"This is what it's like every day", say the young men coming out of the checks, their eyes lowered, hands holding their belt, watch, pocket contents and cigarettes, looking for a spot to place all of these as they fix their clothing again. Some of them hiss a quiet curse, others lock it inside. We see their look, their expression, lowered, angry, refusing to acquiesce. The procedure: the young man goes through the metal detector with his coat. Then without the coat. Now the belt. Now off with the watch. Then the change in his pockets. Sometimes the soldier feels him up back and front. When the young man is finally out and trying to get himself back together again in the exit area, a soldier chases him away from there for this is his job, according to the 'spirit of the IDF", to keep the place sterile (=no Palestinians allowed).
At the waiting vehicle line, a sniffer-dog and its lady soldier operator instead of the X-ray truck that's missing today. That is why all vehicles exiting Nablus - the rare fortunates who have withstood the tough criteria of the GSS and the Civil Administration and the Nablus Brigade and the DCO and actually possess the State of Israel's permission to exit Nablus in their own car, the minority thus deemed worthy - stand still waiting for two-three hours until their moment for checking arrives. Today the sniffer-dog-lady conducts the works. Passengers are required to disembark a few meters away, and wait. The car approaches the checking post, the driver presents his and the passengers' IDs, and is ordered to open all the doors, through which the dog will enter to find the prize which its mistress will have hidden for it. The X-ray truck being absent, a rickety table has been placed at the spot and packages are opened so that the dog can stick its snout in and sniff. Nylon wrappings of a huge package are torn open for the dog's snout.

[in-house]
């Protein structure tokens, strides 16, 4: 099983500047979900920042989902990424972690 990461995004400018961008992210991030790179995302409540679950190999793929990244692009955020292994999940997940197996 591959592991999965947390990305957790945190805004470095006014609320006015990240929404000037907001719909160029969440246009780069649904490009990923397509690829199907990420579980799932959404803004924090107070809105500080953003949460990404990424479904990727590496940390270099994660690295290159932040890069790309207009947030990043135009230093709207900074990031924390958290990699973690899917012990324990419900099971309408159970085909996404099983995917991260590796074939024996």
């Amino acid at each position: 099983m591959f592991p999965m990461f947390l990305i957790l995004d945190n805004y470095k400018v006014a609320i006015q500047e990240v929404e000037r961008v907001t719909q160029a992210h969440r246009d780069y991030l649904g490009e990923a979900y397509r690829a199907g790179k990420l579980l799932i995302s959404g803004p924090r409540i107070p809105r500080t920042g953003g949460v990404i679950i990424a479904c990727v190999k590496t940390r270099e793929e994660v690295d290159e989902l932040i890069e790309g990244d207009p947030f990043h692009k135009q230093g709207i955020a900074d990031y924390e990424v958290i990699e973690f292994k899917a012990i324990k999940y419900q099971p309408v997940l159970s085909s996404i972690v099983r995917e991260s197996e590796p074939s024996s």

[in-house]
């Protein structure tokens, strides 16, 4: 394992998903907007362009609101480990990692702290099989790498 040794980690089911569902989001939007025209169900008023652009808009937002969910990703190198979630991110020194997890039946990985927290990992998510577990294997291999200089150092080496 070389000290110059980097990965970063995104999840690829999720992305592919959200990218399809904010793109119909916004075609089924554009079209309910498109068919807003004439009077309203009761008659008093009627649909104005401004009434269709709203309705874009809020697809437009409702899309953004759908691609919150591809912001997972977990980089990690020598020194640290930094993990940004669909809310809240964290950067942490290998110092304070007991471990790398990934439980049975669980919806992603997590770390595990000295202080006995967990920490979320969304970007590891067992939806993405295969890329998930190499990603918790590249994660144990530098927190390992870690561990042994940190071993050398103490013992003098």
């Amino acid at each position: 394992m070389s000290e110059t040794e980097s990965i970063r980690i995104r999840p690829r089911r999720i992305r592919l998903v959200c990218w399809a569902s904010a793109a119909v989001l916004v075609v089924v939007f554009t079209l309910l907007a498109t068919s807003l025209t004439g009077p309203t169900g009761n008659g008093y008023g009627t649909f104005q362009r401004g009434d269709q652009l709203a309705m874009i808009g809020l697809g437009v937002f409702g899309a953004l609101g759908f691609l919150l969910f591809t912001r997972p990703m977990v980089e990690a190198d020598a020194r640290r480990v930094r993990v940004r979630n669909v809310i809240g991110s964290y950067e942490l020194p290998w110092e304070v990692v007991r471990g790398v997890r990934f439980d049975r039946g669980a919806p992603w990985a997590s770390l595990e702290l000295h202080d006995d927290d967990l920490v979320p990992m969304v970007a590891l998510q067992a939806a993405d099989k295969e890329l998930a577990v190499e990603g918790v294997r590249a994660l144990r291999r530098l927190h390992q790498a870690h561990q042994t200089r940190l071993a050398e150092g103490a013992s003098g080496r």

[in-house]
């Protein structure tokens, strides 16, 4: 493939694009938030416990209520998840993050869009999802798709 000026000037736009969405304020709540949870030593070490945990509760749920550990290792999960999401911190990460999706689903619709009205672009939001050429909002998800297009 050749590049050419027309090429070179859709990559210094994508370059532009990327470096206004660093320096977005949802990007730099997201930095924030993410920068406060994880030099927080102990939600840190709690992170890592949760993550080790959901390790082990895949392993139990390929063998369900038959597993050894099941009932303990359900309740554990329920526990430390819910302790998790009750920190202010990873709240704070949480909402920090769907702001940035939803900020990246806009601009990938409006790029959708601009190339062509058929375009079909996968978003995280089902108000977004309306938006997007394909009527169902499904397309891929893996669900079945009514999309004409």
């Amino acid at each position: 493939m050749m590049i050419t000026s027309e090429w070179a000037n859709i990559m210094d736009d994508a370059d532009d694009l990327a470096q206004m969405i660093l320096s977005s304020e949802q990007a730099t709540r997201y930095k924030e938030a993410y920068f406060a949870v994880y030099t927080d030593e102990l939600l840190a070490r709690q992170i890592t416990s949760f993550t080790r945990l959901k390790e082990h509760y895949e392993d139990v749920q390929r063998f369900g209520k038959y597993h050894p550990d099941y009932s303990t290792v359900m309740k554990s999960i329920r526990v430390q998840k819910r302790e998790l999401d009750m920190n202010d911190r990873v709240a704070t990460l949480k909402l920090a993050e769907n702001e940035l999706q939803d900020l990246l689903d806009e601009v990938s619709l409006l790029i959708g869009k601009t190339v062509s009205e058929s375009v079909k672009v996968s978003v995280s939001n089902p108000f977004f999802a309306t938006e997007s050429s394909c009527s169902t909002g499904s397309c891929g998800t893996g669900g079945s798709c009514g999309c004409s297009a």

At 17:00, the sniffer-dog ladies packed up and went. We wondered - at the absence of this unclean animal whose touching observant Moslems people and their belongings makes them unclean as well - how come security is now suddenly abandoned? Why is the dog a security must until 5 p.m., and afterwards, we are fine without it??